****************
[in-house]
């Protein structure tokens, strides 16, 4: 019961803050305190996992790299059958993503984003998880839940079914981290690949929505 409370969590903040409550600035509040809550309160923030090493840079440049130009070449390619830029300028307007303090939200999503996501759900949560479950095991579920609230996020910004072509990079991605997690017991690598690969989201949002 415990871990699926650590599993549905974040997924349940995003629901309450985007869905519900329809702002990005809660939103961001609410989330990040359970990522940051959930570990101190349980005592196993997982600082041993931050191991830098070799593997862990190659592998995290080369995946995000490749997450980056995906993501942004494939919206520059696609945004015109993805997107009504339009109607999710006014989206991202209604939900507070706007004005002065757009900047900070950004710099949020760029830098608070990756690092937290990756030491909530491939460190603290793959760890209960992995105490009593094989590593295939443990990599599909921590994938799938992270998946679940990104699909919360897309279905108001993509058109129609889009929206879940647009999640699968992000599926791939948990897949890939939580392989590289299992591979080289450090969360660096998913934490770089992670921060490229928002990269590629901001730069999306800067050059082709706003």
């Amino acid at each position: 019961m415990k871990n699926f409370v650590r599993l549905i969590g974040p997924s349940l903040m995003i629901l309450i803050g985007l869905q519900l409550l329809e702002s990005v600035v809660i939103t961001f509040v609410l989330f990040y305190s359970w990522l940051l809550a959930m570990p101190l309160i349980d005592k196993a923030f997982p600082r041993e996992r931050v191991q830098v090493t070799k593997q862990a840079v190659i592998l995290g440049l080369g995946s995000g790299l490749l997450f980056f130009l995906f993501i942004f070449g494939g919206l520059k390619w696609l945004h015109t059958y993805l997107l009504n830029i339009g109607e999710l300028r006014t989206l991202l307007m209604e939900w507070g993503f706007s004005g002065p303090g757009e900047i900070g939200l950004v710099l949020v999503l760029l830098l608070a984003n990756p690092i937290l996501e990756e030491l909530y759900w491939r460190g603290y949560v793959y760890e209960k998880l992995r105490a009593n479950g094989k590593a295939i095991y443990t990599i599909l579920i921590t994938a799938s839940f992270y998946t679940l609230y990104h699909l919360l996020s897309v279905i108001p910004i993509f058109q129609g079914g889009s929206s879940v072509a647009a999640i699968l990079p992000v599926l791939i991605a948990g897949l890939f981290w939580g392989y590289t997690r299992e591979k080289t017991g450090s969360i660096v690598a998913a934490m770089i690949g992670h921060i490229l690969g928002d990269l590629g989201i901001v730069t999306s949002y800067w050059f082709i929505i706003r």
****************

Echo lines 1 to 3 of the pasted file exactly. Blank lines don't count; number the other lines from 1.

[in-house]
């Protein structure tokens, strides 16, 4: 019961803050305190996992790299059958993503984003998880839940079914981290690949929505 409370969590903040409550600035509040809550309160923030090493840079440049130009070449390619830029300028307007303090939200999503996501759900949560479950095991579920609230996020910004072509990079991605997690017991690598690969989201949002 415990871990699926650590599993549905974040997924349940995003629901309450985007869905519900329809702002990005809660939103961001609410989330990040359970990522940051959930570990101190349980005592196993997982600082041993931050191991830098070799593997862990190659592998995290080369995946995000490749997450980056995906993501942004494939919206520059696609945004015109993805997107009504339009109607999710006014989206991202209604939900507070706007004005002065757009900047900070950004710099949020760029830098608070990756690092937290990756030491909530491939460190603290793959760890209960992995105490009593094989590593295939443990990599599909921590994938799938992270998946679940990104699909919360897309279905108001993509058109129609889009929206879940647009999640699968992000599926791939948990897949890939939580392989590289299992591979080289450090969360660096998913934490770089992670921060490229928002990269590629901001730069999306800067050059082709706003």
């Amino acid at each position: 019961m415990k871990n699926f409370v650590r599993l549905i969590g974040p997924s349940l903040m995003i629901l309450i803050g985007l869905q519900l409550l329809e702002s990005v600035v809660i939103t961001f509040v609410l989330f990040y305190s359970w990522l940051l809550a959930m570990p101190l309160i349980d005592k196993a923030f997982p600082r041993e996992r931050v191991q830098v090493t070799k593997q862990a840079v190659i592998l995290g440049l080369g995946s995000g790299l490749l997450f980056f130009l995906f993501i942004f070449g494939g919206l520059k390619w696609l945004h015109t059958y993805l997107l009504n830029i339009g109607e999710l300028r006014t989206l991202l307007m209604e939900w507070g993503f706007s004005g002065p303090g757009e900047i900070g939200l950004v710099l949020v999503l760029l830098l608070a984003n990756p690092i937290l996501e990756e030491l909530y759900w491939r460190g603290y949560v793959y760890e209960k998880l992995r105490a009593n479950g094989k590593a295939i095991y443990t990599i599909l579920i921590t994938a799938s839940f992270y998946t679940l609230y990104h699909l919360l996020s897309v279905i108001p910004i993509f058109q129609g079914g889009s929206s879940v072509a647009a999640i699968l990079p992000v599926l791939i991605a948990g897949l890939f981290w939580g392989y590289t997690r299992e591979k080289t017991g450090s969360i660096v690598a998913a934490m770089i690949g992670h921060i490229l690969g928002d990269l590629g989201i901001v730069t999306s949002y800067w050059f082709i929505i706003r």